15. ^ "About us" on the Connecticut College website
  16. ^ a b "Connecticut College Rankings". U.S. News & World Report. 2020.
  17. ^ "Admission data for the Class of 2023". Connecticut College. Retrieved May 14, 2020.
  18. ^ "Best Colleges 2021: National Liberal Arts Colleges". U.S. News & World Report. Retrieved September 24, 2020.
  19. ^ "2021 Liberal Arts Rankings". Washington Monthly. Retrieved September 9, 2021.
  20. ^ "America's Top Colleges 2021". Forbes. Retrieved September 9, 2021.
  21. ^ "Wall Street Journal/Times Higher Education College Rankings 2021". The Wall Street Journal/Times Higher Education. Retrieved October 20, 2020.
  22. ^ "2020 Liberal Arts College Rankings". Washington Monthly. Retrieved September 29, 2020.
  23. ^ "America's Top Colleges: Connecticut College". Forbes. August 15, 2019.
  24. ^ Connecticut Institutions – NECHE, New England Commission of Higher Education, retrieved May 26, 2021
  25. ^ "Blackstone House" on the Connecticut College website
  26. ^ "Plant House"[permanent dead link] on the Connecticut College website
  27. ^ "Libraries, Collections & Services". Connecticut College. Retrieved 24 March 2016.
  28. ^ "Linda Lear Center for Special Collections and Archives". Connecticut College. Retrieved 24 March 2016.
  29. ^ "Charles Chu Asian Art Reading Room". Connecticut College. Retrieved 24 March 2016.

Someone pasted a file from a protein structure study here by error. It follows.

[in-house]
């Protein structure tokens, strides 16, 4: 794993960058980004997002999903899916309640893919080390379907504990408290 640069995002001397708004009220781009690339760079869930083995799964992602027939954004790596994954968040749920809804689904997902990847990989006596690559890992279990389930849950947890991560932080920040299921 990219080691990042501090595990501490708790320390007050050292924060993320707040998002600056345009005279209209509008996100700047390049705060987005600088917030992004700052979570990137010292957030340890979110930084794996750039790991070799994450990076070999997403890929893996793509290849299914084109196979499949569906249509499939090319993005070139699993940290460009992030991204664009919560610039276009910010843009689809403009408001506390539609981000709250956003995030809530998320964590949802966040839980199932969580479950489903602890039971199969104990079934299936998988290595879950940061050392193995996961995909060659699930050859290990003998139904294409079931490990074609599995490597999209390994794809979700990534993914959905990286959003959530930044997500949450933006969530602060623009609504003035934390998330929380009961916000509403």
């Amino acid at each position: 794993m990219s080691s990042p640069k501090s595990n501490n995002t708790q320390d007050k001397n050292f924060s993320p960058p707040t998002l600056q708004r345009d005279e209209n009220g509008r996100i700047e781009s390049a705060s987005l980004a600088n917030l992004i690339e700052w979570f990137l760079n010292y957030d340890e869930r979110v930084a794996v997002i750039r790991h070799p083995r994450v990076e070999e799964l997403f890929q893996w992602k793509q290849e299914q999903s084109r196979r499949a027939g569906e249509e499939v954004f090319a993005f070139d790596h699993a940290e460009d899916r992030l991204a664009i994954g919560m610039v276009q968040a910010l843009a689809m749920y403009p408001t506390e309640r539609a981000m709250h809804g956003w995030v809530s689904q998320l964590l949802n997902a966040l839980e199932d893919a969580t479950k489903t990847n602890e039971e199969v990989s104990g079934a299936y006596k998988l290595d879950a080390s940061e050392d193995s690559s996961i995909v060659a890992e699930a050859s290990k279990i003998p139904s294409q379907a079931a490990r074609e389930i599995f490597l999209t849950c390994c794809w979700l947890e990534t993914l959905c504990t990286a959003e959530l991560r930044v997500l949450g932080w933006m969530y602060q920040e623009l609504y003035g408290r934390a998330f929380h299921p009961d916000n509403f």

30. ^ "AIA New England 2015 Design Awards". AIAConnecticut. Archived from the original on 2016-03-29. Retrieved 31 March 2016.
  31. ^ "Charles E. Shain Library New Landmark Libraries 2016 Winner". LibraryJournal. Retrieved 19 September 2016.
  32. ^ "The ultimate display for video walls". Christie. Retrieved 24 March 2016.
  33. ^ a b c d "Charles E. Shain Library". Connecticut College. Retrieved 24 March 2016.
  34. ^ "Performance Spaces". Connecticut College. Retrieved 2018-01-31.
  35. ^ "Performance Spaces" on the Connecticut College website
  36. ^ "American Dance Festival History"
  37. ^ ""Eighth Sister No More": The Origins and Evolution of Connecticut College by Paul P. Marthers p. 163
  38. ^ "Reserving Harkness Chapel". Connecticut College. Archived from the original on July 23, 2014. Retrieved July 19, 2014.
  39. ^ "Lyman Allyn Art Museum, New London, Connecticut". Lyman Allyn Art Museum. Retrieved July 19, 2014.
  40. ^ "Self-Scheduled Exams" on the Connecticut College website
  41. ^ "Honor Code" on the Connecticut College website